Once a week I host a writer who uses music as part of their creative environment – perhaps to connect with a character, populate a mysterious place, or hold a moment still to explore its depths. This week my guest is bestselling historical fiction author Helen Hollick @HelenHollick
The Time : The Golden Age of Piracy – 1716. The Place : The South African Coast to the Caribbean.
Before writing Sea Witch, music was mere background noise. Meeting my pirate, Captain Jesamiah Acorne, changed that. Was this because I went indie, or does Jesamiah require more ‘audio colour’?
Music enhances the mental process of writing. I ‘see’ scenes as if watching a movie; a soundtrack brings them to life. I start with Mike Oldfield. I heard Tubular Bells in 1973 when it was first released. It remains a favourite, only overtaken by subsequent versions. This track is inspiring; it hurls me into the world of imagination. I listen to this when I need to empty my mind and ‘timeslip’ into the past.
Going indie and the pirate route
I went indie after my mainstream publisher dropped my backlist – The Pendragon’s Banner Trilogy : The Kingmaking, Pendragon’s Banner, Shadow of the King, and my novel of the 1066 Battle of Hastings, Harold the King (US title: I Am The Chosen King). My ex-agent also dropping me, strengthened my resolve to self-publish. I had nothing to prove, and being an indie author keeps me in control.
Sea Witch joined my reclaimed novels in print. This was a leap of faith in my ability as a writer, and the popularity of Jesamiah; who doesn’t like pirate adventures? According to publishers, though, pirates are not popular. What about Jack Sparrow? The first Pirates of the Caribbean movie was not intended to be taken seriously, but where were similar adult novels with adult situations? Finding nothing, I gave up the search and wrote the book I wanted to read.
The plot developed while I was on holiday. I had my heroine, Tiola, a healer and a white witch; secondary characters, and the ship, Sea Witch. But not my dashing Captain. I gazed at the sea listening to another Mike Oldfield : Sentinel from Tubular Bells II. And there stood Jesamiah in full pirate regalia. Blue ribbons in his black hair, a gold acorn dangling from his ear. He touched one finger to his hat, nodded. ‘Hello Jesamiah Acorne,’ I said. That track always makes me think of his enigmatic character; quick to laugh, formidable when angry. As skilled with a cutlass as he is in bed. A man who values his freedom, and the woman he loves.
Jesamiah is a treasured friend, although with each voyage I discover more about him. He gets easily into fights, and do not get into a drinking contest with him – he’ll win. He pays too much attention to a pretty face (or the anatomy slightly below the face!) but despite his indiscretions he is devoted to Tiola.
Another Oldfield selection is Weightless Tubular Bells II – for Jesamiah and Tiola to make love to. (Superb Video, although nothing to do with the sea.)
On the sea
I’ve never been on a moving ship and have no idea of nautical matters; instead, I devour O’Brien, Forrester and Julian Stockwin. I use imagination for the swaying of the ship, hear wind in the sails and the creaking of the hull. To be on deck, feeling the rise and dip of her bow as Sea Witch ploughs through the waves. Muse music is Promontory from Last Of The Mohicans … The swaying rhythm and grand majesty of a ship and the sea…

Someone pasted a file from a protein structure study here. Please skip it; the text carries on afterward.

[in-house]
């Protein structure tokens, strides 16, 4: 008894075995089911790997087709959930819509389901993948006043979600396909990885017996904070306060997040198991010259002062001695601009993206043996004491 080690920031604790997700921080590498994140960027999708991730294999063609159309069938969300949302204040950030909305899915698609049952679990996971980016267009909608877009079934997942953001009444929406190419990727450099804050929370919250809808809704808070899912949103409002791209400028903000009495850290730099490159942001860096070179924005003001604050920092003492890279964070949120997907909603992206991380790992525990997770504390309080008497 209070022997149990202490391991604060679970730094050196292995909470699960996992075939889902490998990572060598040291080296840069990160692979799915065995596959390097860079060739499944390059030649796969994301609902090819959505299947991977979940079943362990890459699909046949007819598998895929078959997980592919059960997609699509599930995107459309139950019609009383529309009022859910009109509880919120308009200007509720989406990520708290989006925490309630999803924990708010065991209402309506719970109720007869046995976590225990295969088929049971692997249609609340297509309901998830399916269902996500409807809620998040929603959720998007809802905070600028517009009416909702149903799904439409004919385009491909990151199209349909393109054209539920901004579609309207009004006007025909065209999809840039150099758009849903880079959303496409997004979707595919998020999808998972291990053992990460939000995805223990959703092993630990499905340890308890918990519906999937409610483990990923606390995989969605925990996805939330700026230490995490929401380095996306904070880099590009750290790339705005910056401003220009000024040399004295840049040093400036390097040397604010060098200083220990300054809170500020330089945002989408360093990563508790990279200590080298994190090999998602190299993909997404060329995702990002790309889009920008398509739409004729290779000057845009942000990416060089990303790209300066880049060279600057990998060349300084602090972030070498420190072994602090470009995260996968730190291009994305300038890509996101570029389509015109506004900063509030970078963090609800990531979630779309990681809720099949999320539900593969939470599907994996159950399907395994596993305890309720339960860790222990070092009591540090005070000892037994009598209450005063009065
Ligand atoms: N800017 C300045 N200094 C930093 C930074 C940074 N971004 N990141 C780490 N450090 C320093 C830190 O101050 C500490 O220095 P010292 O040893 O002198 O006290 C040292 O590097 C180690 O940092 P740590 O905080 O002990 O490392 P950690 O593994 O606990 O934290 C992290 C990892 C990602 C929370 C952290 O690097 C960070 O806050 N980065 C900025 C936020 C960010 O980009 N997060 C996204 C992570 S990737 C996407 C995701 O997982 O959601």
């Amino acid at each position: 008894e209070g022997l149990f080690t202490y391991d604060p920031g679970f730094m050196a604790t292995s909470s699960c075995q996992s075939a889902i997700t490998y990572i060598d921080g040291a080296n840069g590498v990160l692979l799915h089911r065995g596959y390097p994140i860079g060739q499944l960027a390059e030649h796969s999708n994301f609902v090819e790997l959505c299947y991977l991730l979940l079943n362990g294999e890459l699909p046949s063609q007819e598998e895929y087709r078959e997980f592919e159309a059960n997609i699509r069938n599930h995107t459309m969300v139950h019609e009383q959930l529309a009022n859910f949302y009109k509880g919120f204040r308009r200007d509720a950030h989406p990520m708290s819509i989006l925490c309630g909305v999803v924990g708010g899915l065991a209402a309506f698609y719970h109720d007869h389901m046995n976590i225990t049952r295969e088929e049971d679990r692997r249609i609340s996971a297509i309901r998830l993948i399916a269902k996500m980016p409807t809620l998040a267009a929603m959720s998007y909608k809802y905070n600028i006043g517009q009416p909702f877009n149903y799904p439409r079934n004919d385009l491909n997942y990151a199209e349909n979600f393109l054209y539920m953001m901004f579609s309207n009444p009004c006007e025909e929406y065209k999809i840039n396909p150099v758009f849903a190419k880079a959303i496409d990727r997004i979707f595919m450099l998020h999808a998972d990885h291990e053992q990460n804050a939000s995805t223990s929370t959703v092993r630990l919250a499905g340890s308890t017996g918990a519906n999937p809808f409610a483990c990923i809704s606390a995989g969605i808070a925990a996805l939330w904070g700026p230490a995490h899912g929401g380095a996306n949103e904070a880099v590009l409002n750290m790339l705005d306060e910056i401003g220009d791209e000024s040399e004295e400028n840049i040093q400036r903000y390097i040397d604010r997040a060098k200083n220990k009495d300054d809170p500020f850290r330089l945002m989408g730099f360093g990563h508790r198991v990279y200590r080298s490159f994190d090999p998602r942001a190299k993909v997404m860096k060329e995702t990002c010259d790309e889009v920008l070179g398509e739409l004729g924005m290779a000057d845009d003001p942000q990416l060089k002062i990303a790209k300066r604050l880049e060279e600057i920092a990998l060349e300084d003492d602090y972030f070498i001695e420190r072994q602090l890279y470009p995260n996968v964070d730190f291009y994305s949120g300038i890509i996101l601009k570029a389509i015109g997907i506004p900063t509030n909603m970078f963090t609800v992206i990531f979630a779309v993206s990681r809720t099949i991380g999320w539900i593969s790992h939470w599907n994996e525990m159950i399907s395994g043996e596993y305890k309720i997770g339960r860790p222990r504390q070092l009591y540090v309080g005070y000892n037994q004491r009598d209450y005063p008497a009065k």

Sea Witch opens with pirates giving chase for a prize. Suitable inspiration for writing fights: Master and Commander. Later, Jesamiah is pursued by pirate hunters. He is injured, and the streets of Cape Town might become his graveyard. Tiola senses his difficulty and must find him before he bleeds to death.
Recovering, Jesamiah realises he is in love, a realisation nudged by a rival for Tiola’s affections. But Jesamiah also has his love of freedom and the sea. With the opportunity to acquire a ship he must make a choice – the ship, or Tiola. The Old Ways by Loreena McKennitt captures that moment when the call of the sea is greater than love.
No spoilers; suffice to say he sails away without Tiola… The question, over and over, in Enigma’s : Why?
Initially, Sea Witch was a stand-alone novel but Jesamiah stole my heart; Pirate Code followed, then Bring It Close, which includes the notorious Blackbeard. One of the delights of writing ‘made up’ novels, as opposed to based-on-fact historical fiction, is the freedom to manipulate true events while remaining plausible. In Bring It Close, Jesamiah masterminded Blackbeard’s demise, but states:
I do not want my name writ in any record book.’
Which is why you will not find him in historical documents.
Back to Sea Witch: The lovers reunite when Jesamiah is again in danger. Tiola rescues him… except this is a chance for Tethys, Goddess of the Sea, to take Jesamiah for her own. Cue Enigma’s I love you, I’ll kill you. Is love more powerful than greed? The final scenes were an emotional conclusion. I put my heart and soul into Sea Witch – it is for those of us who seek escapism, adventure and passion within the pages of a book. A ship glides across a calm sea, sails filled with a following wind. A man stands at the helm: Mike Oldfield Misty Tr3s Lunar.
Helen Hollick lives in Devon, UK and hit the USA Today bestseller list with her novel The Forever Queen. Her full booklist including The Sea Witch Voyages is available here, her website is here, her blog is Of History And Kings, you can also find her on Facebook and on Twitter. Find an even more extensive list of the songs that inspired Jesamiah here.